Part 1 looked at the basics you need before starting the DR planning process. Part 2 looked at the process of starting the DR plan and talking with the different parts of your organisation to build a picture. Today I’ll look at the next stage: getting an actual plan document in place.
Remember that this is a general outline of an approach to DR planning. Every business and organisation has its own structure and provision; the ideas and suggestions made in this series should be amended to fit your own business needs and IT provision.
At this stage (ideally) you should have
- A good, secure backup regime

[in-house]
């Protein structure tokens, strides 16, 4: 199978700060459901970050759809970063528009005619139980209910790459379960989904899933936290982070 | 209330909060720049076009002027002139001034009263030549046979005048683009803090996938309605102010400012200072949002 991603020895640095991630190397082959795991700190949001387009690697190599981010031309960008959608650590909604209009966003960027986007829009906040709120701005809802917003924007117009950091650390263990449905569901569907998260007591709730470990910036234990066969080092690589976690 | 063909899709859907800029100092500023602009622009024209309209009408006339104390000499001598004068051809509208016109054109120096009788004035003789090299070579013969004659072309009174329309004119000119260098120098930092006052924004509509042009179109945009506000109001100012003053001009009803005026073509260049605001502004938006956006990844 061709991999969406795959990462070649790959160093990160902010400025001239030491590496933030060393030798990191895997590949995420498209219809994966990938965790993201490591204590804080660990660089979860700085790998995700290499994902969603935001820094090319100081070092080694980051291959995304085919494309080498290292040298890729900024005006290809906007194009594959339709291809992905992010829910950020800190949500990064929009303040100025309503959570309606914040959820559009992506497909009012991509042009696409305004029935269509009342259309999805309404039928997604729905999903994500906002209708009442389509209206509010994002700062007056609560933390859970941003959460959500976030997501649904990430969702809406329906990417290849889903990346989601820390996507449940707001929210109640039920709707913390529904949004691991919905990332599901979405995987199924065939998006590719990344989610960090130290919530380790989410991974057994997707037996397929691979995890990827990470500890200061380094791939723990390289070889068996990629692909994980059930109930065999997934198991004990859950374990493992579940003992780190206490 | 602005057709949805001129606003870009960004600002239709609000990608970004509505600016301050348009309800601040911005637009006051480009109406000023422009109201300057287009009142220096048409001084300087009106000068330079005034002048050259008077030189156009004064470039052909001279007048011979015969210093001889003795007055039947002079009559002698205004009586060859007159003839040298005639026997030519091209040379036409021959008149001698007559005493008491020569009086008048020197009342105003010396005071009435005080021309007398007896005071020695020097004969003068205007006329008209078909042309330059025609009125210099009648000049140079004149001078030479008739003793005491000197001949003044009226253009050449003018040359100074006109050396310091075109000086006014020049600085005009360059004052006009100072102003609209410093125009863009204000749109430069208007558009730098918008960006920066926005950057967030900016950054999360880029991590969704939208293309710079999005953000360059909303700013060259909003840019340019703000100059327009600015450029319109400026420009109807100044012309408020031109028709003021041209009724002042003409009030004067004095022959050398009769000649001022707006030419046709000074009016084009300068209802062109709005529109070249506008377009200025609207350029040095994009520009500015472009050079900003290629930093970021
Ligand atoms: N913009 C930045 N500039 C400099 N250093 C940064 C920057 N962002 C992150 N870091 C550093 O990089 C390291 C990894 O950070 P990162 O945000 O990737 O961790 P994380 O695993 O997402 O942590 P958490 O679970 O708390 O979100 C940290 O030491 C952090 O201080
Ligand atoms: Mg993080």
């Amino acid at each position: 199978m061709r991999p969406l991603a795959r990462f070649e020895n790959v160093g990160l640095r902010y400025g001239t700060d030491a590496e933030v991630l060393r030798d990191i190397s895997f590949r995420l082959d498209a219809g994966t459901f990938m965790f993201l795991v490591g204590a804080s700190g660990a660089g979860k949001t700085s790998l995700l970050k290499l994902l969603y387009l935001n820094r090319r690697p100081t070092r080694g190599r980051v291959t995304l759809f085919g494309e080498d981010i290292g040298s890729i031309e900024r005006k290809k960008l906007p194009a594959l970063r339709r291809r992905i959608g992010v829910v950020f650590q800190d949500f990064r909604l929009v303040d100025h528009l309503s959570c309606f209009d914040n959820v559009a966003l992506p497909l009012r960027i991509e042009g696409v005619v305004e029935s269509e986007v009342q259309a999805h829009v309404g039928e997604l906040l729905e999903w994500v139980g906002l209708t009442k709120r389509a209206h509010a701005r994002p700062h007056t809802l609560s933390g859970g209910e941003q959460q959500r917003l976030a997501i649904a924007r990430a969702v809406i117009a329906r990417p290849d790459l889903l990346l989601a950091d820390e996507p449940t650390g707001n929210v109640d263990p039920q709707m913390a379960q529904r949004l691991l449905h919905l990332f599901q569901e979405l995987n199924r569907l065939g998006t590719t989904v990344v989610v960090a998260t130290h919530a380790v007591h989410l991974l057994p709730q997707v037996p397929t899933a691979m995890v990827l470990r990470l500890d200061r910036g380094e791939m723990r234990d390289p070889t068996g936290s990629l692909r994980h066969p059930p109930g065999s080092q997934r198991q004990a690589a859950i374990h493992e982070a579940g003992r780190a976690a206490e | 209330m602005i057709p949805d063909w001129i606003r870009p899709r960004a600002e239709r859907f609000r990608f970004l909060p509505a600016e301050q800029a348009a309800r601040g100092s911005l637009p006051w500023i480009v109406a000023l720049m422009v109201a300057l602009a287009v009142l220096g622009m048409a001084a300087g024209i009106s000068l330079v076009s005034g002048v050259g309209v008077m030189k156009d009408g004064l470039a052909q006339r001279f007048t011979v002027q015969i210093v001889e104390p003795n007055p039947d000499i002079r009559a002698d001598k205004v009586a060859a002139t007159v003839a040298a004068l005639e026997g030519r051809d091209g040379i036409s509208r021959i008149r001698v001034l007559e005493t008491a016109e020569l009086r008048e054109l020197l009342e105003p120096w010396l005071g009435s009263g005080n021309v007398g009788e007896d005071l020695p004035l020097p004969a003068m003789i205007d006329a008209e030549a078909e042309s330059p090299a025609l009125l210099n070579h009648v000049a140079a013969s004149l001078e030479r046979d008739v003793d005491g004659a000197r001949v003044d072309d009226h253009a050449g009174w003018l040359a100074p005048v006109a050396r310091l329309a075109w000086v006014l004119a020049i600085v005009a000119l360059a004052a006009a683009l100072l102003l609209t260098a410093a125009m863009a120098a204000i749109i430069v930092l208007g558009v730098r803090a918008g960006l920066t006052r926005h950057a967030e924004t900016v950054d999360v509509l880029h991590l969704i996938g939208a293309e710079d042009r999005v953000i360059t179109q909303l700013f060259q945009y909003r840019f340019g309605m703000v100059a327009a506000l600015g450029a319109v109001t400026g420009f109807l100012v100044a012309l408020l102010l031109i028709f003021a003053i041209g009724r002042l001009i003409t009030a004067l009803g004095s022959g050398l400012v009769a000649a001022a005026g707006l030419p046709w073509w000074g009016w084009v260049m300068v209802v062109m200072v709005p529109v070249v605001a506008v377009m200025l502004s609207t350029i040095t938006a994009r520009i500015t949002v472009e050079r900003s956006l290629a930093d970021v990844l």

- Up to date documentation which is stored securely
- Support from top level management for the DR planning process
- Documents describing expectations of an ideal minimum level of service for the different sections of the organisation
At this stage no promises have been made to anyone about service levels. You can’t make a commitment until you have gone through the planning process and seen what you can do in reality.
The ideal minimum service level documents should help you draw up a wish list for a basic level of service. Some will be practical and realistic, others will be neither. If you have pages and pages of notes from this exercise try and distil them into something more manageable. This body of work is your bedrock. From this you will be able to work with an IT services company to develop a DR plan.
There are some very good reasons why you should work with an IT services company to develop your DR plan. Here are three:
- Knowledge and specialism